Tales of the New World

Tales of the New World

by Sabina Murray
     
 

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In her first collection of stories since her PEN/Faulkner-winning The Caprices, Sabina Murray confronts the manipulation, compassion, ambition, and controversy surrounding some of the most intrepid and sadistic pioneers of the last four millennia.

Iconic explorers and settlers are made intimately human as they plow through the un-navigated boundaries of

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Overview


In her first collection of stories since her PEN/Faulkner-winning The Caprices, Sabina Murray confronts the manipulation, compassion, ambition, and controversy surrounding some of the most intrepid and sadistic pioneers of the last four millennia.

Iconic explorers and settlers are made intimately human as they plow through the un-navigated boundaries of their worlds to give shape to modern geography, philosophy, and science. As Ferdinand Magellan sets out on his final voyage, he forms an unlikely friendship with a rich scholar who harbors feelings for the captain, but in the end cannot save Magellan from his own greed. Balboa’s peek at the South Sea may never have happened if it wasn’t for his loyal and vicious dog, Leonico, and an unavoidable urge to relieve himself. And Captain Zimri Coffin is plagued by sleepless nights after reading Frankenstein, that is until his crew rescues two shipwrecked Englishmen who carry rumor of a giant and deadly white whale lurking in the depths of the ocean.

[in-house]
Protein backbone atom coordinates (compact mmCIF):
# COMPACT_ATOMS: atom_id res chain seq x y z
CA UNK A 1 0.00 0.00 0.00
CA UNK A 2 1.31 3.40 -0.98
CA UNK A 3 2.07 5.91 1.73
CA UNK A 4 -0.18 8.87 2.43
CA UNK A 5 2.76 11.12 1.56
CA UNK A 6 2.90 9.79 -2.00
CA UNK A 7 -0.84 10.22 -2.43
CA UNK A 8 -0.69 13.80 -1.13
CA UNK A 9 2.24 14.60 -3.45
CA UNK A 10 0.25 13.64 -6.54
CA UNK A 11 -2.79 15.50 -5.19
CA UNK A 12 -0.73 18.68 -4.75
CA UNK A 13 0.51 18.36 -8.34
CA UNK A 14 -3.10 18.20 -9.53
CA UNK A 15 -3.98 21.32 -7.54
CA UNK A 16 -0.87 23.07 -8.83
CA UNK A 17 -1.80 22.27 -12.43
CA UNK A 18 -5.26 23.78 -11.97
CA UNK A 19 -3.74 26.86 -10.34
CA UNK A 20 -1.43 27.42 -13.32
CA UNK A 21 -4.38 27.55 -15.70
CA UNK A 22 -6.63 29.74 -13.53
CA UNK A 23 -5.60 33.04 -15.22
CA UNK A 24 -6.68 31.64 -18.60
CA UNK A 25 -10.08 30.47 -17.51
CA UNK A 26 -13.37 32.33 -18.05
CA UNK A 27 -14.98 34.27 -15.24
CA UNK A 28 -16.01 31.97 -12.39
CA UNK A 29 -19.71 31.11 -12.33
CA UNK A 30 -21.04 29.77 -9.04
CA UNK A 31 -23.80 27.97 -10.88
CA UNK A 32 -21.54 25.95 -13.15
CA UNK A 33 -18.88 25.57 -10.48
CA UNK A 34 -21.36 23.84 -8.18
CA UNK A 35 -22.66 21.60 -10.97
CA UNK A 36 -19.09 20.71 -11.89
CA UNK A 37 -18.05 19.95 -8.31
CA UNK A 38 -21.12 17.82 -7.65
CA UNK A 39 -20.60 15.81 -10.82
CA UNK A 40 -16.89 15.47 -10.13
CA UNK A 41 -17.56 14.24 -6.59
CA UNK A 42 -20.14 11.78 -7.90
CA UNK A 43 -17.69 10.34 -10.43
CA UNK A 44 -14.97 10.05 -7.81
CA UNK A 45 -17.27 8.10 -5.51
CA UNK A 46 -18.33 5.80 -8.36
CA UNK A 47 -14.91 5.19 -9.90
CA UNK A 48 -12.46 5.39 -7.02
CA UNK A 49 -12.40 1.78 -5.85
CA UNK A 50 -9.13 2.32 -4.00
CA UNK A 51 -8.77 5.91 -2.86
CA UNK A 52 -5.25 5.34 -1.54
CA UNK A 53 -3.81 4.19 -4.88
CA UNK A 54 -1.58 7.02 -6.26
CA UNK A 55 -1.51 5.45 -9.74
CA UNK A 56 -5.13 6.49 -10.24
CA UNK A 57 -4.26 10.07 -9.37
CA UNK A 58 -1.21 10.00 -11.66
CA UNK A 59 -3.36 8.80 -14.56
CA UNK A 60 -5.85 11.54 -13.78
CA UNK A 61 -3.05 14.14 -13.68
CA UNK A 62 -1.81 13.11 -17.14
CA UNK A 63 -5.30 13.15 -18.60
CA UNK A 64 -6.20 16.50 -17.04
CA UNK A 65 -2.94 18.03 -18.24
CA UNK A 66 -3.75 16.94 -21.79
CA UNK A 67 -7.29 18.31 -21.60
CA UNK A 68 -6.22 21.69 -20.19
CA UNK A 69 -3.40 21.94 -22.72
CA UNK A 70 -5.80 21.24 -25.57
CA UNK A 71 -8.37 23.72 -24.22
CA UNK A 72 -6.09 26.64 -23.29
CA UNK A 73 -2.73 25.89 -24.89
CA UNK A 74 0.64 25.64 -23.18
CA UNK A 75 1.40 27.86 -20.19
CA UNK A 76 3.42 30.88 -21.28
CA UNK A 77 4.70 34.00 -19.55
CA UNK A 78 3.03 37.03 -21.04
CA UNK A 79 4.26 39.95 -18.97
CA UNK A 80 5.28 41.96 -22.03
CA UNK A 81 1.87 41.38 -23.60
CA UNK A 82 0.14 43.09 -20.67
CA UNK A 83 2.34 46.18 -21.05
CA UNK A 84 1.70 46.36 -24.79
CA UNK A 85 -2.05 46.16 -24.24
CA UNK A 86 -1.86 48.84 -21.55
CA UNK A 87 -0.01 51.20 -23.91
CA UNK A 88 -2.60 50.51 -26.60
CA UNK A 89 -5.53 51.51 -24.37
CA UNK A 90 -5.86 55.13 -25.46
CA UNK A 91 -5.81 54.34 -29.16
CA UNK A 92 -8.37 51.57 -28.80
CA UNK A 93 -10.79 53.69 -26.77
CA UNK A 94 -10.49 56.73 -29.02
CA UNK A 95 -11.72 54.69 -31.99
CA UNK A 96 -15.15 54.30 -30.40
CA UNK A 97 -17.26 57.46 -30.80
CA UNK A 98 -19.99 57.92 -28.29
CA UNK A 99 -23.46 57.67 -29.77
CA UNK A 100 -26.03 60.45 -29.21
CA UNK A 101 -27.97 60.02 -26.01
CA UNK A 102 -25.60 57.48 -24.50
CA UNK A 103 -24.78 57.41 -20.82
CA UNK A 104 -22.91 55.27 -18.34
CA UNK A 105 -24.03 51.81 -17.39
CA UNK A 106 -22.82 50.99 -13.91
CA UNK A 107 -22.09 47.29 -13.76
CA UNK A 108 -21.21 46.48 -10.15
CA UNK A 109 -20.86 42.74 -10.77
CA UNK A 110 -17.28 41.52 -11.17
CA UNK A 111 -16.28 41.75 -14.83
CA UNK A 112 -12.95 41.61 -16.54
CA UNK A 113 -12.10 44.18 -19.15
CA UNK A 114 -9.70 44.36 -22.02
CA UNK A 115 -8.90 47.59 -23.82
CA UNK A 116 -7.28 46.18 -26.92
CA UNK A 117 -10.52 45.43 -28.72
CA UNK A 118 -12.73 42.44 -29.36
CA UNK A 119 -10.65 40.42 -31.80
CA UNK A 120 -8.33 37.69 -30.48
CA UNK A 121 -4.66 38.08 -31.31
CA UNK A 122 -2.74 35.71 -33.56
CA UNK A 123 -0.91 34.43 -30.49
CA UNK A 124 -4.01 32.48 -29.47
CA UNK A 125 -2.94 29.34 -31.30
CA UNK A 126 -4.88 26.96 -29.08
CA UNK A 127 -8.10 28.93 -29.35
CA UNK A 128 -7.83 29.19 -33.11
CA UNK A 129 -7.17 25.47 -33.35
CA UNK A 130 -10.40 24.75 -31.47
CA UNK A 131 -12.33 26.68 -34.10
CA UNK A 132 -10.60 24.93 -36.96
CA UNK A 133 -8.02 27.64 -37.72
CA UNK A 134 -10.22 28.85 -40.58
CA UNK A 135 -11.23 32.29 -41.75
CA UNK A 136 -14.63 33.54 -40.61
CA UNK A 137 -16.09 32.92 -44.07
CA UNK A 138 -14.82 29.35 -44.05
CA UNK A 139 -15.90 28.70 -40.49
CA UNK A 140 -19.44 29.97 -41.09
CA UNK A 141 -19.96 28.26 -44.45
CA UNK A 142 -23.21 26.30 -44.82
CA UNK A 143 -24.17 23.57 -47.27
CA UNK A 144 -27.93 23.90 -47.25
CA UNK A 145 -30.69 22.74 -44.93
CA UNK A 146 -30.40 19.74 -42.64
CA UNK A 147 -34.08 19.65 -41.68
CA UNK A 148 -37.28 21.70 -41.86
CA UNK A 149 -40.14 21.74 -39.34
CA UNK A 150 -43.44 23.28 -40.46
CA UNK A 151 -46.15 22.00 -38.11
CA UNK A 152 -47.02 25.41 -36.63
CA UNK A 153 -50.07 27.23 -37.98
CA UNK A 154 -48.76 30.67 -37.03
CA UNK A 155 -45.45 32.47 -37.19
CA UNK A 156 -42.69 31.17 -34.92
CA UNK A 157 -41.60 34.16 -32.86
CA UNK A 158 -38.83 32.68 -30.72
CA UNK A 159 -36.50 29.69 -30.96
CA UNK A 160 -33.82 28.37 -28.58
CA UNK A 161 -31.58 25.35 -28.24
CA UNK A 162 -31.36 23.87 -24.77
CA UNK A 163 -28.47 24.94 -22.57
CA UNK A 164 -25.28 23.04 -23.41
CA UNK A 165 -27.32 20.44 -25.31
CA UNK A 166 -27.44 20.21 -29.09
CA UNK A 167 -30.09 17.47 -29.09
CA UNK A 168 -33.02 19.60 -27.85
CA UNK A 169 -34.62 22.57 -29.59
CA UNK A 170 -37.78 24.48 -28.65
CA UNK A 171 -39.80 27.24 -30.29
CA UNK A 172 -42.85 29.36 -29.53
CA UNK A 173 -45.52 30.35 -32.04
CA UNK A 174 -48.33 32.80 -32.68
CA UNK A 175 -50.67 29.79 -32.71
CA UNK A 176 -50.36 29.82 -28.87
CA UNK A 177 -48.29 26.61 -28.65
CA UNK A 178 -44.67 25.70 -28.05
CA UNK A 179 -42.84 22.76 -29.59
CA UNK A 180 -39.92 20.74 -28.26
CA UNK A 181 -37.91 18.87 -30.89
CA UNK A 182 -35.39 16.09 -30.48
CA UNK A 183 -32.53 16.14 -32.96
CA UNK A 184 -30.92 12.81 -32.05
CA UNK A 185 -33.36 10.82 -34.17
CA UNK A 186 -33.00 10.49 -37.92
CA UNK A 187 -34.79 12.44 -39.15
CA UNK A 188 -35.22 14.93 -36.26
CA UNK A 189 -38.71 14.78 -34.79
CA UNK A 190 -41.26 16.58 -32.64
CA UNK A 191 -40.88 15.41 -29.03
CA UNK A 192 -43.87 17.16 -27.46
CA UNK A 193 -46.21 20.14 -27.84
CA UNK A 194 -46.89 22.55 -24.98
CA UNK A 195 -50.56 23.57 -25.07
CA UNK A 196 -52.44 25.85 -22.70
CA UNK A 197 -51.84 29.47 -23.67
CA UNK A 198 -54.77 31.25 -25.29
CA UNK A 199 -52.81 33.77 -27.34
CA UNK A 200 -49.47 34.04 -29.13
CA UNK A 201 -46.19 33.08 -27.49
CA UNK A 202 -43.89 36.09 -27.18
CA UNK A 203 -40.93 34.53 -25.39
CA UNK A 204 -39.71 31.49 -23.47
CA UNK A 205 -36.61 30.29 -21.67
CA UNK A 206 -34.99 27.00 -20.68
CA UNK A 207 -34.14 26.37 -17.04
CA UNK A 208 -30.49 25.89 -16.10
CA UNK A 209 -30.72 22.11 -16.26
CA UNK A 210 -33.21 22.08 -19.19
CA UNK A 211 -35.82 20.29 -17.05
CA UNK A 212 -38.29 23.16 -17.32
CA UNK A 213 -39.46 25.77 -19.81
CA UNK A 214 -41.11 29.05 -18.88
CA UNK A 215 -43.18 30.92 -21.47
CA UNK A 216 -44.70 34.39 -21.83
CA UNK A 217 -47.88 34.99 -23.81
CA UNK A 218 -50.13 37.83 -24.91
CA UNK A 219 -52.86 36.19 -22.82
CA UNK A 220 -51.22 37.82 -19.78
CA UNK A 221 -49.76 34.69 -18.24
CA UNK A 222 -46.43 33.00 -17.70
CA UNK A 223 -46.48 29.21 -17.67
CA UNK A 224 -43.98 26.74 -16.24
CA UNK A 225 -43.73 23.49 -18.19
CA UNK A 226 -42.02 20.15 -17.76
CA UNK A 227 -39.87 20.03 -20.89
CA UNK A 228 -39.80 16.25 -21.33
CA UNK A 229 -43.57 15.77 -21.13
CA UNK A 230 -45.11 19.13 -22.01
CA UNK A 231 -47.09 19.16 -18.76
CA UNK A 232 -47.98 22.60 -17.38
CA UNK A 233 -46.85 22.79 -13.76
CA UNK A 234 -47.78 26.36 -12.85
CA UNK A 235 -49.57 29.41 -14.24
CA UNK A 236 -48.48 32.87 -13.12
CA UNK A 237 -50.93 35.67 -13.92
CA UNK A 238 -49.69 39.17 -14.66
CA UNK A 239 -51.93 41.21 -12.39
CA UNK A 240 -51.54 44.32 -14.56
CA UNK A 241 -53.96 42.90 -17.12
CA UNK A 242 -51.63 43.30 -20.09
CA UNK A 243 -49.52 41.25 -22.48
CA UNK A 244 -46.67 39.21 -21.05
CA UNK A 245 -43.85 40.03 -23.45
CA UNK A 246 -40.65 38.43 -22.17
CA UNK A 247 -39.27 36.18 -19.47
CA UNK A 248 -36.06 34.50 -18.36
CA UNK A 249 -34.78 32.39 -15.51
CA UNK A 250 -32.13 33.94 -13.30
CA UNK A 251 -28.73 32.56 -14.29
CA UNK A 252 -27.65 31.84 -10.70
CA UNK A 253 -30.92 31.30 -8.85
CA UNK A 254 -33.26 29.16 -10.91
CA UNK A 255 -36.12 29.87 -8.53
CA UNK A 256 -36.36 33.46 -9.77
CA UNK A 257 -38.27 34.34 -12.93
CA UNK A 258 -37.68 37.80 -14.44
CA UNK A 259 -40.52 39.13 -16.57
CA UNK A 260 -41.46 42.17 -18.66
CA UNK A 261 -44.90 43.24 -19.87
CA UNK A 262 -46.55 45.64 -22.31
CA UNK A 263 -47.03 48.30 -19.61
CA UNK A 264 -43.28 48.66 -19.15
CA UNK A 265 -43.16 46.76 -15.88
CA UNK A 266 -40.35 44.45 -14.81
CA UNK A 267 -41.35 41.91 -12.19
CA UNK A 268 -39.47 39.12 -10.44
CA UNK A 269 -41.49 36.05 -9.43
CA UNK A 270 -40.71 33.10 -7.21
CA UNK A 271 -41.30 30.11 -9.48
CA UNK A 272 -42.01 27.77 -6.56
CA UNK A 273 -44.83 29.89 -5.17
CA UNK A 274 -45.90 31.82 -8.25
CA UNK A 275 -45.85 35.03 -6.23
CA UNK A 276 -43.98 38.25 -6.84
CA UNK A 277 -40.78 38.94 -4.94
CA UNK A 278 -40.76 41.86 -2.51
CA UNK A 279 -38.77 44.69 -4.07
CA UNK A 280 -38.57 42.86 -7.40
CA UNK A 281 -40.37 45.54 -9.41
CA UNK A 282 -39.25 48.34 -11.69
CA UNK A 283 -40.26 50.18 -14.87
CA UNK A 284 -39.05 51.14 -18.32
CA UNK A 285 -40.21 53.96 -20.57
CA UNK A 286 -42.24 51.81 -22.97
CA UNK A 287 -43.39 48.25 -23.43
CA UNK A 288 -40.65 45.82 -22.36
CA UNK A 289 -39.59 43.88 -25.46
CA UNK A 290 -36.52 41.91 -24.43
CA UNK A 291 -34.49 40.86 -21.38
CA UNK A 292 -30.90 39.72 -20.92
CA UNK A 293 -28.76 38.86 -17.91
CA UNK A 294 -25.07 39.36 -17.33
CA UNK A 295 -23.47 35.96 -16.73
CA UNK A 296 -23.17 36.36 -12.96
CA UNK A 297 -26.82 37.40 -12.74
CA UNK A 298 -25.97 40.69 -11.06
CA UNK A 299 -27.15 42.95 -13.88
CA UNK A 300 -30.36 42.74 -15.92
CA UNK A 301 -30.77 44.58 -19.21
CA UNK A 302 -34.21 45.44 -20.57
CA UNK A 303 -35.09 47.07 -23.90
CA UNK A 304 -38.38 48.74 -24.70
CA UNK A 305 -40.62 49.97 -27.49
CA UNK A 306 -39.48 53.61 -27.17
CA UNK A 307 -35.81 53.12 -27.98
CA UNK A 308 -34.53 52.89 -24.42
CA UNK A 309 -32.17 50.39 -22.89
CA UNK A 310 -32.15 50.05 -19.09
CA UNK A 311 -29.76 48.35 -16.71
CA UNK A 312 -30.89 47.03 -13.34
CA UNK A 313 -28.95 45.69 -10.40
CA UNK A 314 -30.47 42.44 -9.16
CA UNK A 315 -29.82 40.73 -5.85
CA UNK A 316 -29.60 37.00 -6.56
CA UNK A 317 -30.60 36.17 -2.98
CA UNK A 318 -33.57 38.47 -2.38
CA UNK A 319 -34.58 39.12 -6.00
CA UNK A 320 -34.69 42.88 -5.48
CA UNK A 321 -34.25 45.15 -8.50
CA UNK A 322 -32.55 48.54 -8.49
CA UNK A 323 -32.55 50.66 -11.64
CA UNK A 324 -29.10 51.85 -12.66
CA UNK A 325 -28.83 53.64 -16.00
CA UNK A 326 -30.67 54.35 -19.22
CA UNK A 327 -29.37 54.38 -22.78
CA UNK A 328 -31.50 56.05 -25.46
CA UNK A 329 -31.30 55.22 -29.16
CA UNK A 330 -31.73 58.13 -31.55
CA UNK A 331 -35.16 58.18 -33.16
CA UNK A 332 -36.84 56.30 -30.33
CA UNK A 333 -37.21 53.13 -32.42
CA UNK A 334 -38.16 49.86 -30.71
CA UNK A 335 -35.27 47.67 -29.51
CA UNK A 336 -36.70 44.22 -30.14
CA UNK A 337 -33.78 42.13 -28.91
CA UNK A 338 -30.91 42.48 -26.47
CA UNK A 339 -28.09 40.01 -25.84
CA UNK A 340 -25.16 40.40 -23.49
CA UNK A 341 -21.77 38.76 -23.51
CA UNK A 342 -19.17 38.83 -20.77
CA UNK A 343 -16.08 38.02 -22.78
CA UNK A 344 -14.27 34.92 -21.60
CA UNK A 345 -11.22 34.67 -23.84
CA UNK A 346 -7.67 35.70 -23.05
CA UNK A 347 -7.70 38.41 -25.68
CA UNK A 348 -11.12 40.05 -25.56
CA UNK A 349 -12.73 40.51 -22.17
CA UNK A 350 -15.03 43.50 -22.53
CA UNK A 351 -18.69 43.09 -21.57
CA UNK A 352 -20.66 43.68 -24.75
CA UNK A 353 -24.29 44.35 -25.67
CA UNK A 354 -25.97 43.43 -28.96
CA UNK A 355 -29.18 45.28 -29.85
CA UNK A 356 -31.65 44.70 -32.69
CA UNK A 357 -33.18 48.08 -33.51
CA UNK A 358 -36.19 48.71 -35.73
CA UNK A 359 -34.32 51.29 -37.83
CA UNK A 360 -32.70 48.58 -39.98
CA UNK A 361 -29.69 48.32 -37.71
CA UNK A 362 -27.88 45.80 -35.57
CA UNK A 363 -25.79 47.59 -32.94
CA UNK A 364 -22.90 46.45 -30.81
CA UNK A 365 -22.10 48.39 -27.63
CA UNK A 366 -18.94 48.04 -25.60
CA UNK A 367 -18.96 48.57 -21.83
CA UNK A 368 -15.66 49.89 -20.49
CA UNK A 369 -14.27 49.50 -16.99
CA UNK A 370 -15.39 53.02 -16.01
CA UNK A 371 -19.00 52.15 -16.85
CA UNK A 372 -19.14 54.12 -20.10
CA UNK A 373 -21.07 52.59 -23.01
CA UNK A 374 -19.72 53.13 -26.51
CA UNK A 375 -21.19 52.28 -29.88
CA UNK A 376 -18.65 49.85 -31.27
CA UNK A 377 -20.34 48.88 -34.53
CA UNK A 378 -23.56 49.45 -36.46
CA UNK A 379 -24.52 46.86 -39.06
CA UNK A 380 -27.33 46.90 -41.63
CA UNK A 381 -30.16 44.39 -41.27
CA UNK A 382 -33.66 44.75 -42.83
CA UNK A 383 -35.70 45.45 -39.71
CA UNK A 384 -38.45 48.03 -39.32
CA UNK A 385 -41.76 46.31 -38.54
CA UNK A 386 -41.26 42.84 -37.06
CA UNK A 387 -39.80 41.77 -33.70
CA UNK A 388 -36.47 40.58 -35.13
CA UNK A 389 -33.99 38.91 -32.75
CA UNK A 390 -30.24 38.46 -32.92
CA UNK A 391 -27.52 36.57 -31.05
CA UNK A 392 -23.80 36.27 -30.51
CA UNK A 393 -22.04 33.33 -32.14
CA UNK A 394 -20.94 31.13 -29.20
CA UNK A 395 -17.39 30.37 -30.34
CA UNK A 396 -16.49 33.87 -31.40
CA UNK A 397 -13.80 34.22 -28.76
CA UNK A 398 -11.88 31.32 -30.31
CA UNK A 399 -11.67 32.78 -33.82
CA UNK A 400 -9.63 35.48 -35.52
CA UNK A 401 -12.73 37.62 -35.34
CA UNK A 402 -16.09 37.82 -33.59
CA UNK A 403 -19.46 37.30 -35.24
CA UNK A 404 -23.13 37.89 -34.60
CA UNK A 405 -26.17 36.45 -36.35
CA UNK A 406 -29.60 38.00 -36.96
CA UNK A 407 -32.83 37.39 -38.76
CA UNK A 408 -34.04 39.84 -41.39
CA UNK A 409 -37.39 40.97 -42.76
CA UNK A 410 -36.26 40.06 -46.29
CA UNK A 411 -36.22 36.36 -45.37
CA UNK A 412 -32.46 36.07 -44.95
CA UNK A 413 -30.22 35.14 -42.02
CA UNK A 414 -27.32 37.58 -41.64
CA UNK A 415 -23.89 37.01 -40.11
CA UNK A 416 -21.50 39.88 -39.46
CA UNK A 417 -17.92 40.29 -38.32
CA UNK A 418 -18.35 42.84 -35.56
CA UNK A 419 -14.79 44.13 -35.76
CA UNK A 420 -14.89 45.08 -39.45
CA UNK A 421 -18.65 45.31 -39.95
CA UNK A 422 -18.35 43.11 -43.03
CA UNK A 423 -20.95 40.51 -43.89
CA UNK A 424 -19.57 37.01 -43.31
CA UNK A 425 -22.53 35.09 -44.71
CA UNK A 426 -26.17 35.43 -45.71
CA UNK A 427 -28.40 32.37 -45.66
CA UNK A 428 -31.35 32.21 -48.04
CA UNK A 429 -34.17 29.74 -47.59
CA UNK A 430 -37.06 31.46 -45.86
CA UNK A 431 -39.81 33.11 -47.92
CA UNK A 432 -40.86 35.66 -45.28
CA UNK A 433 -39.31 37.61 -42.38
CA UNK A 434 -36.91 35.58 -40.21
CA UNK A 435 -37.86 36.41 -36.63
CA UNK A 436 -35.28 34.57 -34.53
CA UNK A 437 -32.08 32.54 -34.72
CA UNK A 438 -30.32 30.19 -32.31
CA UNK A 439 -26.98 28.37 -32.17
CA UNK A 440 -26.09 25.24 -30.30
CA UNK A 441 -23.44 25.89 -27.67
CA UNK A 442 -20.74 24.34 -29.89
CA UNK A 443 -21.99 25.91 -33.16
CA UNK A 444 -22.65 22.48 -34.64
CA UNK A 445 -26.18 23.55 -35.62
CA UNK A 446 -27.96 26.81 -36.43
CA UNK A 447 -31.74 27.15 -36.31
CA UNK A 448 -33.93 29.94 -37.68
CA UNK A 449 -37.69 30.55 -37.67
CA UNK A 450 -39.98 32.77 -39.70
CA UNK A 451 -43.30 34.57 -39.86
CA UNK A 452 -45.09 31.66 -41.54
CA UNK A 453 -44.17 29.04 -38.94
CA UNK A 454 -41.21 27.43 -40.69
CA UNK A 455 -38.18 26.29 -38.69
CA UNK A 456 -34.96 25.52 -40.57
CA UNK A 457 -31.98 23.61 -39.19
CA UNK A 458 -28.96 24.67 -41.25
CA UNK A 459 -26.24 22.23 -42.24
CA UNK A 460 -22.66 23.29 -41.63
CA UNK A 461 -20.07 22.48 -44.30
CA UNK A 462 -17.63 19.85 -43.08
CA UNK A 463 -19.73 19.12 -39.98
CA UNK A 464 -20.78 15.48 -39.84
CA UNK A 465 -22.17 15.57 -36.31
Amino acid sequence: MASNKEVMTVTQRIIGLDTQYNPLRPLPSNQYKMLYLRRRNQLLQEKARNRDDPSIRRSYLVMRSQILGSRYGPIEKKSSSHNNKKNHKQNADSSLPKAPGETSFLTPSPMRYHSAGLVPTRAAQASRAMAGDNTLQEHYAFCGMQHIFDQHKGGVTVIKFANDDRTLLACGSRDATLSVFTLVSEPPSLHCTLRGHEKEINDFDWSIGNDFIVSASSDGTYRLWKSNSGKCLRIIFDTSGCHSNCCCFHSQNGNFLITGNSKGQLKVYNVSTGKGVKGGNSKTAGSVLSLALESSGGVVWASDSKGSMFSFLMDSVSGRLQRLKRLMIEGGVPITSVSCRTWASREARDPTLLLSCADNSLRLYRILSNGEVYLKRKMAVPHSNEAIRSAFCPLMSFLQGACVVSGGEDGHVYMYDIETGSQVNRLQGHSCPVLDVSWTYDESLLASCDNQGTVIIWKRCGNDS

With her signature blend of sophistication and savagery, darkness and humor, Sabina Murray investigates the complexities of faith, the lure of the unknown, and the elusive mingling of history and legend.

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Editorial Reviews

Publishers Weekly